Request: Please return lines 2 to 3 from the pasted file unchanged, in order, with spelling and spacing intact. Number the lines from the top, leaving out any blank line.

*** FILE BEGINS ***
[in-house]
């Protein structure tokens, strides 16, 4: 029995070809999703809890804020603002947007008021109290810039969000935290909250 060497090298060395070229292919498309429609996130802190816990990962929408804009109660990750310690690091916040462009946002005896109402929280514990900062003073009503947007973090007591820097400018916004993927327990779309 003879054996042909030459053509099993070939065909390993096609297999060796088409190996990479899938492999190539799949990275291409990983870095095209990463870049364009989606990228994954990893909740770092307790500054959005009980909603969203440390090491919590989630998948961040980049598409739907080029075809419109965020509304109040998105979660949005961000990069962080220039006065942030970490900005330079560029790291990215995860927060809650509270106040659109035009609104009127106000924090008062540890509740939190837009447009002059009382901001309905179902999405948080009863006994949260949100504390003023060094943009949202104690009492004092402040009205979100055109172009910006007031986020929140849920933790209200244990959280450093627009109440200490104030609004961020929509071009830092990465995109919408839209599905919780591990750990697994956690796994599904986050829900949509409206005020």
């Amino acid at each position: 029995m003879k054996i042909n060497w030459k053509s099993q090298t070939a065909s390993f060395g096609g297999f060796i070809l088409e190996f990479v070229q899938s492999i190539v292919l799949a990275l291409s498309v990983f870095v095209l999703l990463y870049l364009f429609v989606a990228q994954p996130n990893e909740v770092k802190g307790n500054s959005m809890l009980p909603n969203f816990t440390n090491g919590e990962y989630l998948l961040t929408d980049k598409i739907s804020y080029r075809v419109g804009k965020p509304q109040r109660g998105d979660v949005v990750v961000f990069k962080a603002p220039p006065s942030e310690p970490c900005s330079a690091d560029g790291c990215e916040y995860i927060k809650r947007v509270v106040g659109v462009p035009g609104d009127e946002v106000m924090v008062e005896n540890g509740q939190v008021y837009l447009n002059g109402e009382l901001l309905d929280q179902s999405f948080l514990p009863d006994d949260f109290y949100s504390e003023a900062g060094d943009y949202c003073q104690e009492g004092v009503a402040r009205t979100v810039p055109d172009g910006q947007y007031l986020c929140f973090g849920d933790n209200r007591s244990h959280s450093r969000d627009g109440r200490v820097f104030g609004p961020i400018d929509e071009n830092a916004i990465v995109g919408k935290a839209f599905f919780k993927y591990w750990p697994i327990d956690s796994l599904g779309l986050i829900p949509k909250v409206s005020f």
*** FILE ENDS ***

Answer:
């Protein structure tokens, strides 16, 4: 029995070809999703809890804020603002947007008021109290810039969000935290909250 060497090298060395070229292919498309429609996130802190816990990962929408804009109660990750310690690091916040462009946002005896109402929280514990900062003073009503947007973090007591820097400018916004993927327990779309 003879054996042909030459053509099993070939065909390993096609297999060796088409190996990479899938492999190539799949990275291409990983870095095209990463870049364009989606990228994954990893909740770092307790500054959005009980909603969203440390090491919590989630998948961040980049598409739907080029075809419109965020509304109040998105979660949005961000990069962080220039006065942030970490900005330079560029790291990215995860927060809650509270106040659109035009609104009127106000924090008062540890509740939190837009447009002059009382901001309905179902999405948080009863006994949260949100504390003023060094943009949202104690009492004092402040009205979100055109172009910006007031986020929140849920933790209200244990959280450093627009109440200490104030609004961020929509071009830092990465995109919408839209599905919780591990750990697994956690796994599904986050829900949509409206005020």
């Amino acid at each position: 029995m003879k054996i042909n060497w030459k053509s099993q090298t070939a065909s390993f060395g096609g297999f060796i070809l088409e190996f990479v070229q899938s492999i190539v292919l799949a990275l291409s498309v990983f870095v095209l999703l990463y870049l364009f429609v989606a990228q994954p996130n990893e909740v770092k802190g307790n500054s959005m809890l009980p909603n969203f816990t440390n090491g919590e990962y989630l998948l961040t929408d980049k598409i739907s804020y080029r075809v419109g804009k965020p509304q109040r109660g998105d979660v949005v990750v961000f990069k962080a603002p220039p006065s942030e310690p970490c900005s330079a690091d560029g790291c990215e916040y995860i927060k809650r947007v509270v106040g659109v462009p035009g609104d009127e946002v106000m924090v008062e005896n540890g509740q939190v008021y837009l447009n002059g109402e009382l901001l309905d929280q179902s999405f948080l514990p009863d006994d949260f109290y949100s504390e003023a900062g060094d943009y949202c003073q104690e009492g004092v009503a402040r009205t979100v810039p055109d172009g910006q947007y007031l986020c929140f973090g849920d933790n209200r007591s244990h959280s450093r969000d627009g109440r200490v820097f104030g609004p961020i400018d929509e071009n830092a916004i990465v995109g919408k935290a839209f599905f919780k993927y591990w750990p697994i327990d956690s796994l599904g779309l986050i829900p949509k909250v409206s005020f």